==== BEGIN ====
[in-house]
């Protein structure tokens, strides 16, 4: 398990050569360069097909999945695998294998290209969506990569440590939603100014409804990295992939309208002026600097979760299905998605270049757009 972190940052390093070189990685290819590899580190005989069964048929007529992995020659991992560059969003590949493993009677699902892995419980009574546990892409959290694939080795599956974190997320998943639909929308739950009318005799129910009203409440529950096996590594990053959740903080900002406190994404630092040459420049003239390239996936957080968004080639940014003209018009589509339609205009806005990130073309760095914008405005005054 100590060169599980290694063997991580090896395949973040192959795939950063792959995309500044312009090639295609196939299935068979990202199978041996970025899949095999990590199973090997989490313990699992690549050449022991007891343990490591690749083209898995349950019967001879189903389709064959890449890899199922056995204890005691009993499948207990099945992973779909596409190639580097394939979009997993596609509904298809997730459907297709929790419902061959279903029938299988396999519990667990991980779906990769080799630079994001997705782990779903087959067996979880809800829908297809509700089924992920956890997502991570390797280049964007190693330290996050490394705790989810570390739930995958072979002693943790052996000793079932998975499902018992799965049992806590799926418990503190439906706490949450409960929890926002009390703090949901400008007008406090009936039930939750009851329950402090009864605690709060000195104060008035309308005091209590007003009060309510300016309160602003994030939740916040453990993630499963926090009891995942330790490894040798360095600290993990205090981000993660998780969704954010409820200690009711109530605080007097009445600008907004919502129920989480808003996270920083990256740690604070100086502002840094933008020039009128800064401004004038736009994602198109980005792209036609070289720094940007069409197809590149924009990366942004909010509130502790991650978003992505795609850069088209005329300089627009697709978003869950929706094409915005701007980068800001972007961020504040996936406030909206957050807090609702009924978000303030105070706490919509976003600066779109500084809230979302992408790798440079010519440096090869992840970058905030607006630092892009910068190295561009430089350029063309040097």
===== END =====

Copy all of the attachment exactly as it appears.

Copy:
[in-house]
């Protein structure tokens, strides 16, 4: 398990050569360069097909999945695998294998290209969506990569440590939603100014409804990295992939309208002026600097979760299905998605270049757009 972190940052390093070189990685290819590899580190005989069964048929007529992995020659991992560059969003590949493993009677699902892995419980009574546990892409959290694939080795599956974190997320998943639909929308739950009318005799129910009203409440529950096996590594990053959740903080900002406190994404630092040459420049003239390239996936957080968004080639940014003209018009589509339609205009806005990130073309760095914008405005005054 100590060169599980290694063997991580090896395949973040192959795939950063792959995309500044312009090639295609196939299935068979990202199978041996970025899949095999990590199973090997989490313990699992690549050449022991007891343990490591690749083209898995349950019967001879189903389709064959890449890899199922056995204890005691009993499948207990099945992973779909596409190639580097394939979009997993596609509904298809997730459907297709929790419902061959279903029938299988396999519990667990991980779906990769080799630079994001997705782990779903087959067996979880809800829908297809509700089924992920956890997502991570390797280049964007190693330290996050490394705790989810570390739930995958072979002693943790052996000793079932998975499902018992799965049992806590799926418990503190439906706490949450409960929890926002009390703090949901400008007008406090009936039930939750009851329950402090009864605690709060000195104060008035309308005091209590007003009060309510300016309160602003994030939740916040453990993630499963926090009891995942330790490894040798360095600290993990205090981000993660998780969704954010409820200690009711109530605080007097009445600008907004919502129920989480808003996270920083990256740690604070100086502002840094933008020039009128800064401004004038736009994602198109980005792209036609070289720094940007069409197809590149924009990366942004909010509130502790991650978003992505795609850069088209005329300089627009697709978003869950929706094409915005701007980068800001972007961020504040996936406030909206957050807090609702009924978000303030105070706490919509976003600066779109500084809230979302992408790798440079010519440096090869992840970058905030607006630092892009910068190295561009430089350029063309040097």